Tuesday, March 09, 2010

The Battle Between Fur and Feather


It's one of my favorite words, as it explains why most predators are so cautious in the wild, and why so many prey species appear to be so lucky.

To be too bold or too aggressive is to be maladaptive. "Too bold is soon cold."

A predator cannot afford damage to muscle, joint, bone, tooth, wing, or talon.

And yet a predator cannot afford to be slow, and cannot always be cautious. At some point is has to eat.

And so the great game begins.

Every flight or run holds within it the possibility of great tragedy -- a torn cruciate ligament, a ripped claw, a shattered beak, a lost eye.

Is it any wonder that lions, tigers, and bears are generally so cautious around men? Most of the time, we represent the unknown, and the unknown always represents the chance of great harm.

It does not take much to undo a top predator. And yes, they somehow know that.


Retrieverman said...

I've always this interesting.

In the Sundarbans of West Bengal and Bangladesh, there are these tigers that are notorious maneaters. The Sundarbans are these extensive tracts of mangrove forest. People go there to collect fire wood and wild honey, when these forests are not totally flooded.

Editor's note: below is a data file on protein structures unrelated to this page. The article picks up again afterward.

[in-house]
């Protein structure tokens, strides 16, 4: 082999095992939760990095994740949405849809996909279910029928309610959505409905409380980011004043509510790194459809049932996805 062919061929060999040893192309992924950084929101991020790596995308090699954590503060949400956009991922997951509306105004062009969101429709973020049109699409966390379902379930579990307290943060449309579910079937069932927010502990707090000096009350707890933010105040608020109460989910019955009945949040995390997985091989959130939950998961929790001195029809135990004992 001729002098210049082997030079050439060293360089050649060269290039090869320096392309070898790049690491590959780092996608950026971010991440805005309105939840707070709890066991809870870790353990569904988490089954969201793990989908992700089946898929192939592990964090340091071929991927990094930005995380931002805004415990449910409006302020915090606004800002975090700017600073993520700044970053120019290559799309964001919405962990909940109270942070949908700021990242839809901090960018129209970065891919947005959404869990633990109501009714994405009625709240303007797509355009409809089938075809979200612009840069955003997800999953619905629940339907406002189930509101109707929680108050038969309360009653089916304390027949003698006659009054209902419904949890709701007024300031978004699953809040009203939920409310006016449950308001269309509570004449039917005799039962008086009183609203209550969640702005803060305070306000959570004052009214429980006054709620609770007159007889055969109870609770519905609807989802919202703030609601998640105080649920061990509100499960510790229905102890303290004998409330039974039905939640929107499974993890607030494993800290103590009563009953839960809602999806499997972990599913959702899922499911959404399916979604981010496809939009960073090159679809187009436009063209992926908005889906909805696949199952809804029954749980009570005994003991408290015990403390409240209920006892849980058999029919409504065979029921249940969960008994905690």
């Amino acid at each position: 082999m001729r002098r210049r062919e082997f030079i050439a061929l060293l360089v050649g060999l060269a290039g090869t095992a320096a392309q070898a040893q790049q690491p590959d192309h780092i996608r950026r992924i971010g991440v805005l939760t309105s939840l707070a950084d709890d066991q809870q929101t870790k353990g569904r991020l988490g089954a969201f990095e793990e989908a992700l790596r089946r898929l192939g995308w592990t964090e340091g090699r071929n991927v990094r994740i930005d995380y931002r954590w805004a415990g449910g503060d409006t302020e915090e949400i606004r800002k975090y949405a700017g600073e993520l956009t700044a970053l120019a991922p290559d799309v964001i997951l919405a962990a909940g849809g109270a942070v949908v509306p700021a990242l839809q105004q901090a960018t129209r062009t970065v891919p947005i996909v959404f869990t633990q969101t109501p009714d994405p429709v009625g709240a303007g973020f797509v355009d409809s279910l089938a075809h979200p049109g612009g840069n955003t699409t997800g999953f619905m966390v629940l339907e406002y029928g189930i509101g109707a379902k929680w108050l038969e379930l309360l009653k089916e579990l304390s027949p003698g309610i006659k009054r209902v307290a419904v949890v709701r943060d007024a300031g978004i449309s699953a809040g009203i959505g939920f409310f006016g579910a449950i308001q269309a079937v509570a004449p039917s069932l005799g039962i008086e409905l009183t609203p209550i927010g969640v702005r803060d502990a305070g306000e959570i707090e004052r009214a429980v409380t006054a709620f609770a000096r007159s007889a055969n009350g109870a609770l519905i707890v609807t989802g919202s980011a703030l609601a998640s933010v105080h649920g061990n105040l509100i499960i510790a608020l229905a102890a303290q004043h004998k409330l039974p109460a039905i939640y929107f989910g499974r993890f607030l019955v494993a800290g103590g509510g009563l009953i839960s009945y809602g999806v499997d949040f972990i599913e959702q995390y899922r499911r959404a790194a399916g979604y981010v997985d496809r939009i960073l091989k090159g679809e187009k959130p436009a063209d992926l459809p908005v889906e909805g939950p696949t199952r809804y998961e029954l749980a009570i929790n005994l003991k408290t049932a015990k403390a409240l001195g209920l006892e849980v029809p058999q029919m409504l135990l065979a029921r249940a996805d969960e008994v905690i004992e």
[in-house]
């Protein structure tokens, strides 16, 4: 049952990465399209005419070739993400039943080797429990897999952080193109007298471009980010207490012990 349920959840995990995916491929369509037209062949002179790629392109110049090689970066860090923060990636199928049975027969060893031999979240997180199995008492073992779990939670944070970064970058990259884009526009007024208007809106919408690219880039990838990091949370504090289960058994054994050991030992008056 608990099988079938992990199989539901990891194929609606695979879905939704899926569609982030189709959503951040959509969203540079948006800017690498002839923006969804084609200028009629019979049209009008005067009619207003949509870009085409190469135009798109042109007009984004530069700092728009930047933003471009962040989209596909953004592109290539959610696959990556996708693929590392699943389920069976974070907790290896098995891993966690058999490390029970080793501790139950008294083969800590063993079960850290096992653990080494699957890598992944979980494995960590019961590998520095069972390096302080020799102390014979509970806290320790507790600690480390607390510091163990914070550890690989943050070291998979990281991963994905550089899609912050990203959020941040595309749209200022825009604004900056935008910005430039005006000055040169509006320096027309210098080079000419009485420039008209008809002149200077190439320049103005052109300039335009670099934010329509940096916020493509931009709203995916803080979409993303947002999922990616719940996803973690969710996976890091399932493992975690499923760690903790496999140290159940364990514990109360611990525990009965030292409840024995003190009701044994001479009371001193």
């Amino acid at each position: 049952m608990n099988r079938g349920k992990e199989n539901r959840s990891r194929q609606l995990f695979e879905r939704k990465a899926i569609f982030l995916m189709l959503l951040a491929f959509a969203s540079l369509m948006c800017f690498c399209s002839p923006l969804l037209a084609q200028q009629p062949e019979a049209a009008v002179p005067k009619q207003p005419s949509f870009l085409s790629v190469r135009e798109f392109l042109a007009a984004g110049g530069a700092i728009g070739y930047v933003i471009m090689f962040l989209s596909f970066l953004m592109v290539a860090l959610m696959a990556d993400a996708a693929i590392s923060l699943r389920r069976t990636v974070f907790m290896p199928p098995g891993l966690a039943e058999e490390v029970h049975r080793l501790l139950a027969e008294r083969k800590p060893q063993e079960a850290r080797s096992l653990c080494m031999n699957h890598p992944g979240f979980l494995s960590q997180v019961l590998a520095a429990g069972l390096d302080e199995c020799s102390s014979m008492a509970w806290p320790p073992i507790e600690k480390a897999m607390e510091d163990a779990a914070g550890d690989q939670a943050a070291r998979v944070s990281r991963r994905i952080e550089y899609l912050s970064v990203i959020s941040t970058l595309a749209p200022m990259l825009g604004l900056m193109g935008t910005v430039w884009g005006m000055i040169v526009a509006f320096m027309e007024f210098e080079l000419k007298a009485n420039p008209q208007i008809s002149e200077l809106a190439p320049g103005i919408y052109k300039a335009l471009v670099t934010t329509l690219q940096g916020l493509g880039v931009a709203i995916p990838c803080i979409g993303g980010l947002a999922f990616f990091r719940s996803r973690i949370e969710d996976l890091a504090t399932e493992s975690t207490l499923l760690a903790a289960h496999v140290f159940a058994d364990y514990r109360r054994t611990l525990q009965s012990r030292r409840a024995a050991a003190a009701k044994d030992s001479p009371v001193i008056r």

Every year, at least someone gets eaten by a tiger. The cats have even been known to invade boats to catch people.

These animals are so into hunting people that it was thought that something about the Sundarbans environment was making them do this. Perhaps drinking the saltwater was damaging either their teeth or kidneys to make them disabled. Disabled tigers are more likely to hunt people. But when these animals have been shot, they often turn out to be healthy animals.

Then, some historians started looking the history of tigers in India. It turns out that during the days of the Raj, tigers were hunted extensively in India. Tigers that were not afraid of people wound up dead, so now the vast majority of tiger left have a tendency to run from people.

However, there was one area where British tiger hunting did not happen.

And that was in the Sundarbans.

The cats have not received selective pressures on their populations to avoid people, and they don't.

Mark Churchill said...

In the first year of my falconry apprenticeship, I struggled to get my redtail going on grey squirrels. (There were few rabbits where I lived, and those few kept to impenetrable briar fortresses.) My sponsor kept repeating "weight control" but it wasn't until another falconer put it in Darwinian terms that I really got it: "Redtails know that squirrels are tough, and can put them out of commission. They have to be much hungrier to hunt squirrels than rabbits." On the basis of that explanation, I cautiously reduced my tiercel's weight a bit further; once a bit sharper-set, he began hunting squirrels in earnest.